Submitted to: Soil Resources Proceedings
Publication Type: Proceedings
Publication Acceptance Date: November 14, 1999
Publication Date: N/A
Interpretive Summary: Emerging areas of technological advance in precision farming and land use assessment require measurement of the variability in soil properties across the landscape. These measurements are most useful if they provide immediate, real-time answers without the need for extensive, post-sampling laboratory procedures. In this paper we describe the current availability of real-time sensors for measuring a variety of different soil properties. In general, existing capabilities are relatively good for a number of important, time-varying properties such as water content and temperature, but there are no real-time methods available for a number of important intrinsic properties such as texture and cation exchange capacity. There are some exciting new developments for rapid, field measurement of organic matter content and soil stratigraphy, but they are in need of further testing to determine their limits of accuracy and applicability.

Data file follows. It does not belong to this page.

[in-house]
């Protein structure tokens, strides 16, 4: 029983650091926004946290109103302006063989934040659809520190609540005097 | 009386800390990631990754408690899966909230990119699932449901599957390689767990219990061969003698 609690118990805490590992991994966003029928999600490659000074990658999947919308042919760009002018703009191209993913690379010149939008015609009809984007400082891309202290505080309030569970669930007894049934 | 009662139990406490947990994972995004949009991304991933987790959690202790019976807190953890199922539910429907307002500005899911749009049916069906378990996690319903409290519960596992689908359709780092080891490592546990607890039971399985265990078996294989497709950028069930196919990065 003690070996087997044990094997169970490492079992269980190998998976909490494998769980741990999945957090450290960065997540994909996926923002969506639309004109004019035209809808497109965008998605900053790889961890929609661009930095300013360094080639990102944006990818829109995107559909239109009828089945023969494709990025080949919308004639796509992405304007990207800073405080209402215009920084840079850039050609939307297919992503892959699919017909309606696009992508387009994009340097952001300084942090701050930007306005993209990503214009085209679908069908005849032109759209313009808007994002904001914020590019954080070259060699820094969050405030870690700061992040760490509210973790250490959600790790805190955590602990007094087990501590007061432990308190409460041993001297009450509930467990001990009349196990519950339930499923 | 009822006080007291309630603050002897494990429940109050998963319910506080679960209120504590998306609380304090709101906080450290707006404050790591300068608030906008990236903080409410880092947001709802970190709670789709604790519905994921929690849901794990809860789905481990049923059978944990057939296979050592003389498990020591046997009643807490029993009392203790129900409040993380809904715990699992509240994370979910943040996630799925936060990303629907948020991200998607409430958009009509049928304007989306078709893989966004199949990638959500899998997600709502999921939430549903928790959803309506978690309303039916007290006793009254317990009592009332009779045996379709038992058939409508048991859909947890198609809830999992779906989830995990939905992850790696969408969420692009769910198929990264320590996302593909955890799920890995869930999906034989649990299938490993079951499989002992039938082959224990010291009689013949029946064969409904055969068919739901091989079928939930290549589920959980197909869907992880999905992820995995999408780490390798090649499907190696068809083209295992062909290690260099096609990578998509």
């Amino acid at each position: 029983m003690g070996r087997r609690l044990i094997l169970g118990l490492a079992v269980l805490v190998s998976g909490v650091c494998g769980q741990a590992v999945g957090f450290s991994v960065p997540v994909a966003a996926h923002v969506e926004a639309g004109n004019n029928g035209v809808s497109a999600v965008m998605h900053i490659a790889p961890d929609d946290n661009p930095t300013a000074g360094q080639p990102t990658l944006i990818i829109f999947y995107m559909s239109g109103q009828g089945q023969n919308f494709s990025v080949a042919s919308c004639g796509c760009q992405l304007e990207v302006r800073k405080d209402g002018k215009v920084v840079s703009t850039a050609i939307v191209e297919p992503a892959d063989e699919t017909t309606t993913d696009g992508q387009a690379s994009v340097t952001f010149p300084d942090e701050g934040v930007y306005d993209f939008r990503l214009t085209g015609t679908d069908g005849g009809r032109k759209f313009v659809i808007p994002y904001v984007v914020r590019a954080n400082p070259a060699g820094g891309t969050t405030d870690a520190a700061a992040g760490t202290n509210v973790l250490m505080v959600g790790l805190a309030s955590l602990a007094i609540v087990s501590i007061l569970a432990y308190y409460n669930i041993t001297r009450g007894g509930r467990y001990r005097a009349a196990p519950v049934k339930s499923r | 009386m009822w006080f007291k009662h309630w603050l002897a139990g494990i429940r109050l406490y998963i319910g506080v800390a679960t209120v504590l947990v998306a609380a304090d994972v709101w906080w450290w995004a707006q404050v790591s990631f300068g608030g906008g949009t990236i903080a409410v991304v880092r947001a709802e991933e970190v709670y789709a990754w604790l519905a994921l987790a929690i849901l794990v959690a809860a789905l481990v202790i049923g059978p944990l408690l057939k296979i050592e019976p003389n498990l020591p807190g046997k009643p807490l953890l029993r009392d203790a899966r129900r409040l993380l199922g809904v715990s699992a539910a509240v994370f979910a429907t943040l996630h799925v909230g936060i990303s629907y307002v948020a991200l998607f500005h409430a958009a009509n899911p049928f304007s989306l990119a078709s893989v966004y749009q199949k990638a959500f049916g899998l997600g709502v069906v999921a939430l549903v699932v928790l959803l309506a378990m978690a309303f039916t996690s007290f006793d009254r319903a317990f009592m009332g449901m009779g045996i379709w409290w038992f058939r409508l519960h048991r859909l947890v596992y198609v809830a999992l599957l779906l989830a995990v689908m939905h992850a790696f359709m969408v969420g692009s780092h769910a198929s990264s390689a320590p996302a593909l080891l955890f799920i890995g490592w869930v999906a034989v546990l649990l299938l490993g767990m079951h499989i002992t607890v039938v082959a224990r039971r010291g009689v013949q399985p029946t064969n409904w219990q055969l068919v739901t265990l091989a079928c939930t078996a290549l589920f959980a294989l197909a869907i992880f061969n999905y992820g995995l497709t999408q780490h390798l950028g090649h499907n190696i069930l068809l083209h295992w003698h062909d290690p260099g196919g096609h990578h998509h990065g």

Technical Abstract: Some of the most exciting and potentially fruitful areas of applied research in soil science may depend for their success on the availability of sensors and methods for rapid measurement of soil properties across the landscape. Existing capabilities are relatively good for some transient soil properties, such as temperature and water content, while there are no real-time methods available for many of the intrinsic properties, such as texture and cation exchange capacity. Promising recent and ongoing developments include organic matter sensors, transportable devices for mapping soil electrical conductivity, acoustic sensors, and ground- penetrating radar. More research is needed to determine the nature and robustness of relationships between some of these measurements and the underlying soil properties of interest.